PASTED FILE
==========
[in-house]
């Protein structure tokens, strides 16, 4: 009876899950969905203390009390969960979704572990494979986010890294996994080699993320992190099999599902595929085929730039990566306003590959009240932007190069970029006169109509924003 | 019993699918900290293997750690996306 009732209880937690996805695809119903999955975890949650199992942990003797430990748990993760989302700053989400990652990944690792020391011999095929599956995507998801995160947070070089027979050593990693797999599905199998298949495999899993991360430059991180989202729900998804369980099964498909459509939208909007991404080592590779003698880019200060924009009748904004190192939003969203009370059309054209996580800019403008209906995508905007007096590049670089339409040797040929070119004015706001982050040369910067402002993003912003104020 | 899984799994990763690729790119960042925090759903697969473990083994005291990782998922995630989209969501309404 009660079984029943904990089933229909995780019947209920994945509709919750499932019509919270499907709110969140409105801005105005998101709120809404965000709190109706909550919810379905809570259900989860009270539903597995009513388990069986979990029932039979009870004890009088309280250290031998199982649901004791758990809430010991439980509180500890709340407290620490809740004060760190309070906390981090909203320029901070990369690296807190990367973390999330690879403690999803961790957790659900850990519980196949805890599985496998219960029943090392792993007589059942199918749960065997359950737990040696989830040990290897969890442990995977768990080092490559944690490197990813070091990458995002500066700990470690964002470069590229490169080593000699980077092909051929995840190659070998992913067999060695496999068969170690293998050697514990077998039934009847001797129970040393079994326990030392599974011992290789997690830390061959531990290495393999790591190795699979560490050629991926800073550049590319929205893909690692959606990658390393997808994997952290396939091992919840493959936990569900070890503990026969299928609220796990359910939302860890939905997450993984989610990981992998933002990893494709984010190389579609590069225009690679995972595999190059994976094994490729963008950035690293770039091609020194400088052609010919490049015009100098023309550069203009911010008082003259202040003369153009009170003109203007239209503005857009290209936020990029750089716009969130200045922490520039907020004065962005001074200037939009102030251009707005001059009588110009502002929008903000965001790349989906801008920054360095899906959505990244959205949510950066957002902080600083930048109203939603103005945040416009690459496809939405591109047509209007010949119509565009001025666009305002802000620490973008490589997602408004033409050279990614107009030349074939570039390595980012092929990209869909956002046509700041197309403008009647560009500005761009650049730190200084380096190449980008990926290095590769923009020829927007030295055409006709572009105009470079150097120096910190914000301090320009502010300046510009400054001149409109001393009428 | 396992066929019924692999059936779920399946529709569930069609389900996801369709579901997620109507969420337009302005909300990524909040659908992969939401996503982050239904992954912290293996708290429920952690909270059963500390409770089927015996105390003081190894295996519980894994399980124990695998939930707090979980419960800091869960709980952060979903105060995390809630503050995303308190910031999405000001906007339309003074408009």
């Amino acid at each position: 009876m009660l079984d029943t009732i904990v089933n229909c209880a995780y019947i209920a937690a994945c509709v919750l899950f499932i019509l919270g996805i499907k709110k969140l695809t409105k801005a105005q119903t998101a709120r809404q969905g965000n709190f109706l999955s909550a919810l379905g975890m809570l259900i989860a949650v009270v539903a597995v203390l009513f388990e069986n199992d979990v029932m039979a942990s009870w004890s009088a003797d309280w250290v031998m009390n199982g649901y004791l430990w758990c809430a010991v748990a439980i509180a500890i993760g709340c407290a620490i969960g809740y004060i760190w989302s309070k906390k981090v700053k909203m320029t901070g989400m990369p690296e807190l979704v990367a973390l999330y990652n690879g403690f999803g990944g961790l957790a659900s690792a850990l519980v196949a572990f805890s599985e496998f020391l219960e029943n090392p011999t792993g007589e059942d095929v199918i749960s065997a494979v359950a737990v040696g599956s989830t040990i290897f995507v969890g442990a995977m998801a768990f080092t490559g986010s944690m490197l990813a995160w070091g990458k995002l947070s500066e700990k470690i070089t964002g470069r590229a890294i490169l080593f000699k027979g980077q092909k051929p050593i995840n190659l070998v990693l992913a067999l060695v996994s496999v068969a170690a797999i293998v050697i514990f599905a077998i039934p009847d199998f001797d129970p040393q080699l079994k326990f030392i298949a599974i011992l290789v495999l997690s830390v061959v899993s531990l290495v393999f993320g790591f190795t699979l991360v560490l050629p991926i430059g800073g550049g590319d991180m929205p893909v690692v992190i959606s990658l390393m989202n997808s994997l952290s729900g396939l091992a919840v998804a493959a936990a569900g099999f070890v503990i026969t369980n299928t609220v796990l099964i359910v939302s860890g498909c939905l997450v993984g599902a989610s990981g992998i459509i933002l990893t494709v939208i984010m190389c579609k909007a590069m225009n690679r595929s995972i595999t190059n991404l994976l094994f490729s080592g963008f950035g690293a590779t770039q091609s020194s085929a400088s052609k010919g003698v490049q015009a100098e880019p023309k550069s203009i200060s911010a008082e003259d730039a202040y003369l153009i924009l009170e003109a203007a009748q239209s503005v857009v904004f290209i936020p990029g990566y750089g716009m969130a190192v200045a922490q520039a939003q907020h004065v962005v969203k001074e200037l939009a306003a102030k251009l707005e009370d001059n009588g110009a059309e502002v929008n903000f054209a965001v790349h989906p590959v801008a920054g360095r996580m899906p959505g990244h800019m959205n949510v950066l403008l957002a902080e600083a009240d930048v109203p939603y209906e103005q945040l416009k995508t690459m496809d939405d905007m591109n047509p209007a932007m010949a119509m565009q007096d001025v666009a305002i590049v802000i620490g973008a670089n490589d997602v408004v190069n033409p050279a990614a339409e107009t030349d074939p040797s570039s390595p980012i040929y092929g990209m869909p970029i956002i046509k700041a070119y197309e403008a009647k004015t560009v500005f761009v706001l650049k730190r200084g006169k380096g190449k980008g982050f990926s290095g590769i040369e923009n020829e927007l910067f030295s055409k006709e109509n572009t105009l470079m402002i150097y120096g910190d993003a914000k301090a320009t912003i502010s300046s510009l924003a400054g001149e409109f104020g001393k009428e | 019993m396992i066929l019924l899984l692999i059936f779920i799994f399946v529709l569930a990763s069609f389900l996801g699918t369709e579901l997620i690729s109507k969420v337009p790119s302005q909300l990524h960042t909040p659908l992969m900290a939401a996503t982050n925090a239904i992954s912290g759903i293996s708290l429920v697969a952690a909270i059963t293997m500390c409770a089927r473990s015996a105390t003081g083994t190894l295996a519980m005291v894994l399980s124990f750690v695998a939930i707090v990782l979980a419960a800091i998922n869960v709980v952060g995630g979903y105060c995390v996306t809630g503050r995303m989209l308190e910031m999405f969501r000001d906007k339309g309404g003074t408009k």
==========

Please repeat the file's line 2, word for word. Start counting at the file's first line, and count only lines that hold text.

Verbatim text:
């Protein structure tokens, strides 16, 4: 009876899950969905203390009390969960979704572990494979986010890294996994080699993320992190099999599902595929085929730039990566306003590959009240932007190069970029006169109509924003 | 019993699918900290293997750690996306 009732209880937690996805695809119903999955975890949650199992942990003797430990748990993760989302700053989400990652990944690792020391011999095929599956995507998801995160947070070089027979050593990693797999599905199998298949495999899993991360430059991180989202729900998804369980099964498909459509939208909007991404080592590779003698880019200060924009009748904004190192939003969203009370059309054209996580800019403008209906995508905007007096590049670089339409040797040929070119004015706001982050040369910067402002993003912003104020 | 899984799994990763690729790119960042925090759903697969473990083994005291990782998922995630989209969501309404 009660079984029943904990089933229909995780019947209920994945509709919750499932019509919270499907709110969140409105801005105005998101709120809404965000709190109706909550919810379905809570259900989860009270539903597995009513388990069986979990029932039979009870004890009088309280250290031998199982649901004791758990809430010991439980509180500890709340407290620490809740004060760190309070906390981090909203320029901070990369690296807190990367973390999330690879403690999803961790957790659900850990519980196949805890599985496998219960029943090392792993007589059942199918749960065997359950737990040696989830040990290897969890442990995977768990080092490559944690490197990813070091990458995002500066700990470690964002470069590229490169080593000699980077092909051929995840190659070998992913067999060695496999068969170690293998050697514990077998039934009847001797129970040393079994326990030392599974011992290789997690830390061959531990290495393999790591190795699979560490050629991926800073550049590319929205893909690692959606990658390393997808994997952290396939091992919840493959936990569900070890503990026969299928609220796990359910939302860890939905997450993984989610990981992998933002990893494709984010190389579609590069225009690679995972595999190059994976094994490729963008950035690293770039091609020194400088052609010919490049015009100098023309550069203009911010008082003259202040003369153009009170003109203007239209503005857009290209936020990029750089716009969130200045922490520039907020004065962005001074200037939009102030251009707005001059009588110009502002929008903000965001790349989906801008920054360095899906959505990244959205949510950066957002902080600083930048109203939603103005945040416009690459496809939405591109047509209007010949119509565009001025666009305002802000620490973008490589997602408004033409050279990614107009030349074939570039390595980012092929990209869909956002046509700041197309403008009647560009500005761009650049730190200084380096190449980008990926290095590769923009020829927007030295055409006709572009105009470079150097120096910190914000301090320009502010300046510009400054001149409109001393009428 | 396992066929019924692999059936779920399946529709569930069609389900996801369709579901997620109507969420337009302005909300990524909040659908992969939401996503982050239904992954912290293996708290429920952690909270059963500390409770089927015996105390003081190894295996519980894994399980124990695998939930707090979980419960800091869960709980952060979903105060995390809630503050995303308190910031999405000001906007339309003074408009």